Those two have kenka-yotsu – the Yokozuna is hidari-yotsu, while Asanoyama is migi-yotsu. In those bouts in which the Yokozuna achieved his favorite grip, he easily dominated. But not so much when he didn’t. “I couldn’t push forward, so it wasn’t good sumo”, said Asanoyama, “but when I got my right hand in I could somehow negotiate at my own pace”.
Following yesterday’s 11-bout session with Kakuryu, this has been Asanoyama’s sixth time to be called for sanban by Yokozuna in this jungyo. “When I lose a bout, I can tell from the experience itself what the reason for having lost was. The angle at which Kisenosato hits you delivers a huge impact. Then he follows that by rapid attacks. Everybody should learn how to position themselves and quickly attack, from watching him”.
The Yokozuna, when asked about the training, narrowed his eyes: “He is skilled, and he has power. I can use him to assess my own state right now. He is the best opponent for that, as he vigorously produces power” he nodded his head.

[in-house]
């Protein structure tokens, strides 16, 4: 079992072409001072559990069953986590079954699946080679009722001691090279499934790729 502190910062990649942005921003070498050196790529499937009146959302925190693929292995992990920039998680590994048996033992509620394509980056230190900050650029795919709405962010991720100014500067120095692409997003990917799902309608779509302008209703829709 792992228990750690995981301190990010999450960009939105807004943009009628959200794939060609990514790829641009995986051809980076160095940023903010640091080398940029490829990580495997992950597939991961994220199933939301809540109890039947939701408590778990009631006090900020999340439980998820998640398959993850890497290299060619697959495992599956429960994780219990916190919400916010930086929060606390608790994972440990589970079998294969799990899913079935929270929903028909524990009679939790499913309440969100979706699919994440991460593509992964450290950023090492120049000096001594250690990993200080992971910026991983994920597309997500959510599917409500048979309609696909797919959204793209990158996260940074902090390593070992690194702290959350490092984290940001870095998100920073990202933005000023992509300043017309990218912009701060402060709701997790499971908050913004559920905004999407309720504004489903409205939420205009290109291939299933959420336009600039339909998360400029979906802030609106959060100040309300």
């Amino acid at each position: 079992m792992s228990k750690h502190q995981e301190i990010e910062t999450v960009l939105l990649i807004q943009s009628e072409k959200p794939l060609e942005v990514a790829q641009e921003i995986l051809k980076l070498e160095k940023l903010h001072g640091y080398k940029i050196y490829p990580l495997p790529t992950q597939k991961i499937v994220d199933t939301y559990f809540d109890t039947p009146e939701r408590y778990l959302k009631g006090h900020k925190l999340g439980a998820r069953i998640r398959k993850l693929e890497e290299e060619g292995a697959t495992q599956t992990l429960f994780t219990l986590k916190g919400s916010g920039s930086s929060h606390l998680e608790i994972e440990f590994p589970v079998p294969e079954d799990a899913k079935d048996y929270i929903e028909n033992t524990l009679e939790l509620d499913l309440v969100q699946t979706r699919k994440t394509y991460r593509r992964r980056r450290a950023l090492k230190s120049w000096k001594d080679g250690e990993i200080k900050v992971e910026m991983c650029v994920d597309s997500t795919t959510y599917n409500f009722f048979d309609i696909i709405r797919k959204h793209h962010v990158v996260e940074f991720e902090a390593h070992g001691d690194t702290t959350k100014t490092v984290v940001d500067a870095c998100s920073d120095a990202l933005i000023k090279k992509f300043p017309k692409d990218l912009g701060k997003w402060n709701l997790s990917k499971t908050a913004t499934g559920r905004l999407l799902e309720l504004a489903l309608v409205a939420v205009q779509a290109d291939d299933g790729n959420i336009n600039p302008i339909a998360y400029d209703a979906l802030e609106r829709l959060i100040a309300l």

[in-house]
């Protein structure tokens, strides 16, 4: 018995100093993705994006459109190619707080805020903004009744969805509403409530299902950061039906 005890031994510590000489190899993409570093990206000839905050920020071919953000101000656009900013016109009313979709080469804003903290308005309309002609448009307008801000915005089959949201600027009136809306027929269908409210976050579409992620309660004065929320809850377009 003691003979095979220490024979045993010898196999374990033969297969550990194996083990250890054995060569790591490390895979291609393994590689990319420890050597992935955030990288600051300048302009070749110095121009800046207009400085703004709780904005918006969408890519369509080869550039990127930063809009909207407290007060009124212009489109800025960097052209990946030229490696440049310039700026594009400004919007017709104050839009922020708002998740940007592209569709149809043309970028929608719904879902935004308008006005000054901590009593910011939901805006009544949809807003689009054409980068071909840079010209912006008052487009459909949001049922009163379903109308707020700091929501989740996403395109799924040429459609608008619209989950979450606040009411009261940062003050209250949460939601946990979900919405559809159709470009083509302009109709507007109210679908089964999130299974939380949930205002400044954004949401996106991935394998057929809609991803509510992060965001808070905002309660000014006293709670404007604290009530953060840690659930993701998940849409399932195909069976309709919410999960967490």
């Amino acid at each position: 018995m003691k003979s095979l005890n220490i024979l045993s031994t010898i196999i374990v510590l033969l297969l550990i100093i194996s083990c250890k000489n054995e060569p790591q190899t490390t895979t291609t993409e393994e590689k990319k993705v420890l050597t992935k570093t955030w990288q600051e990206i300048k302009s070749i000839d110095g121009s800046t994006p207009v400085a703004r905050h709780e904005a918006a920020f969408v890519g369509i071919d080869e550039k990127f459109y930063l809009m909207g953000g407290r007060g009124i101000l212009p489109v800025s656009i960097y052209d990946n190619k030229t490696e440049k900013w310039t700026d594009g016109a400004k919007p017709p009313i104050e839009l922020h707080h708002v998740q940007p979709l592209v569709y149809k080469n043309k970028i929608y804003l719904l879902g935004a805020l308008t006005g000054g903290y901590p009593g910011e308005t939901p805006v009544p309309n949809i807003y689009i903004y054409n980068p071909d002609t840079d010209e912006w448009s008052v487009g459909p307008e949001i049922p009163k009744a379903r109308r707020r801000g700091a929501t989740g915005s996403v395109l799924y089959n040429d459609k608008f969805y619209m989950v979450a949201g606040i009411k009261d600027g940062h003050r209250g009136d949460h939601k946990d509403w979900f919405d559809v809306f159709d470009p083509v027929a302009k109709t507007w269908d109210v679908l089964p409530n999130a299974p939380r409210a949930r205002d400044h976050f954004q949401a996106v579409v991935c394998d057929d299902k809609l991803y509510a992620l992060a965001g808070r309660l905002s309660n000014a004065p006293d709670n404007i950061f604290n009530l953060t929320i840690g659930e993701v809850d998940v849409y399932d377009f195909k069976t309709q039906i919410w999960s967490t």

One thing I’d like to see is Terunofuji taking up Asanoyama (if the Yokozuna let him play with their toy). The youngster seems to be a certified self-assessment tool for high-ranking wrestlers.
Harumafuji is back on the dohyo
The Yusho winner who has, so far, settled for workouts below the dohyo, except for a couple of torikumi in the beginning of the jungyo, decided to do some butsukari geiko.
This was actually a reverse butsukari. That is, usually it’s the Yokozuna who lends his chest, and the lower-ranked wrestler who attempts to push him out. Given that a butsukari is usually a show of superiority, not just a form of practice, it’s relatively rare to see reverse ones.